He stared at the figures.
He tried different keys.
He stared at the figures.
He lifted a shaking hand to rub his eyes with fingers cold as ice with shock.
He tried another set of keys.
An image formed on the screen.
"How is that possible?" He cried with his voice breaking.
Mr. Smith's sudden exclamation made Dr. Jim Watkins jump. His heart racing he looked up at the computer expert, who looked as if he had seen a ghost.
"Is something wrong with the game?" He asked, his voice half-choked. "Has the game killed her?" He felt a sudden, unreasonable surge of anger and hatred at the computer man. If it was the game, he would kill this freak! He clenched his shaking hands into fists, so hard that his knuckles stood out whitely, and the veins sprang up in thin blue lines on the backs of his hands.
Mr. Smith slowly, dazedly turned towards the physician.
"Yes," he said, and his voice trembled. "There is something wrong. But I cannot see how this error could have killed her."
He looked back at the screen, and then pointed at the image displayed there.
"The game never started. Look at this picture. This is all she can have seen. A still picture! The game never started. Nothing can have happened in there at all! She should have woken up again almost instantly. I don't understand that! The game never started!"
Dr. Jim Watkins stared at the computer man. Then he rose slowly and walked over to look at the screen. Mr. Smith was right.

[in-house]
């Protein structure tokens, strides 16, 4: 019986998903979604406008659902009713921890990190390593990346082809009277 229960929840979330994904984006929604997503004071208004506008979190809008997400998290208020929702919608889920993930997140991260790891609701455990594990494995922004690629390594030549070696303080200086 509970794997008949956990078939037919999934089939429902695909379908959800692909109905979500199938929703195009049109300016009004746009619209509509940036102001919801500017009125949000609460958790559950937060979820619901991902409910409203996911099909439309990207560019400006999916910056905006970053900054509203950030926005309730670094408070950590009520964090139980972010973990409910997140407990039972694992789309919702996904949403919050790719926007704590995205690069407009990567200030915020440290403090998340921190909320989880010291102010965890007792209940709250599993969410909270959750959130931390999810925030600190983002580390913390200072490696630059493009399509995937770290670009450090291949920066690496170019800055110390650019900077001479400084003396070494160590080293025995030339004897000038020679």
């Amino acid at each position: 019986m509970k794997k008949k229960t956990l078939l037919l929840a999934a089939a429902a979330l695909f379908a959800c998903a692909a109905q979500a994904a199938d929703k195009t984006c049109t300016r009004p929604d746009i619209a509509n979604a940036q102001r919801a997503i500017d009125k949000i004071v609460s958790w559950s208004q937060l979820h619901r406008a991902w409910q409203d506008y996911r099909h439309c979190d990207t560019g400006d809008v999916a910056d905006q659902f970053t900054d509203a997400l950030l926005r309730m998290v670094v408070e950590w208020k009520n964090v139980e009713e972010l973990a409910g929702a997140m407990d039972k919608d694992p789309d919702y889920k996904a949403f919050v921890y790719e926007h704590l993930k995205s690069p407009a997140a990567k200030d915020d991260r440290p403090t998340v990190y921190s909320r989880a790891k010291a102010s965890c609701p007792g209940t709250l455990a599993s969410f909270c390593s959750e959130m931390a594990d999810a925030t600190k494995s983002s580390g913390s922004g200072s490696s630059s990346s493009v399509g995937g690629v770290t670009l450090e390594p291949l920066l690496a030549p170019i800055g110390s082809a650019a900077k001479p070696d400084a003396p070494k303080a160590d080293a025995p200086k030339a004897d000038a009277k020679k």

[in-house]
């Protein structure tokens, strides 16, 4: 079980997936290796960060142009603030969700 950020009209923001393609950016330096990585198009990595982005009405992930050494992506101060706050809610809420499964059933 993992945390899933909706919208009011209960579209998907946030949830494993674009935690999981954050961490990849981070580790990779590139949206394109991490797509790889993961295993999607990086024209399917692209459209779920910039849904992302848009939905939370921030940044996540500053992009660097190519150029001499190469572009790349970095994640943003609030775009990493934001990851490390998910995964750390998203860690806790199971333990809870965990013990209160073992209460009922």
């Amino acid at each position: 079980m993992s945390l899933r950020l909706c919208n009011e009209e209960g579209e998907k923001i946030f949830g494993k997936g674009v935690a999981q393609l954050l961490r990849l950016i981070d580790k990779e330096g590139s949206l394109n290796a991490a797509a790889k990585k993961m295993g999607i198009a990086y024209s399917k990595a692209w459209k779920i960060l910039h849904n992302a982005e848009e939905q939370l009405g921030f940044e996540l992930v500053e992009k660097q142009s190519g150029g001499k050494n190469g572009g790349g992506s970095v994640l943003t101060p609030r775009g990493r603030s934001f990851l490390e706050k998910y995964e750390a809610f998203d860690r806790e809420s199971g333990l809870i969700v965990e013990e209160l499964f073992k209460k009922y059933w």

The image on the screen was a still picture.
It was a landscape, a very pretty landscape.
But it was completely lifeless.
Nothing moved there.
Nothing was alive there.
Nobody sane would have stayed there for hours and hours.
Mr. Smith was right.
The game had never started.
How was it possible that Jarro McCourt had spent the entire day lying here, apparently in trance, apparently in the game?
Why had the monitors shown exactly the neural activities Dr. Jim Watkins had recognized from the other test runs?
Why in hell had Jarro McCourt died?
After Mr. Smith and Dr. Watkins finally left the room, the picture on the computer screen remained peaceful and undisturbed.
The picture showed a large oak tree, a few feet away from the muddy lanes of a narrow country road. A grassy lawn spread at the foot of the tree. The landscape on the other side of the road showed soft green hills and groups of budding trees. There were hedges of blooming whitethorn. It was a lovely scene, idyllic, rural and lush with spring. The sky above the hills was blue as can be, with white fluffy clouds, and everything looked crisp and inviting.
This is a work of fan fiction, written because the author has an abiding love for the works of J R R Tolkien. The characters, settings, places, and languages used in this work are the property of the Tolkien Estate, Tolkien Enterprises, and possibly New Line Cinema, except for certain original characters who belong to the author of the said work. The author will not receive any money or other remuneration for presenting the work on this archive site. The work is the intellectual property of the author, is available solely for the enjoyment of Henneth Annûn Story Archive readers, and may not be copied or redistributed by any means without the explicit written consent of the author.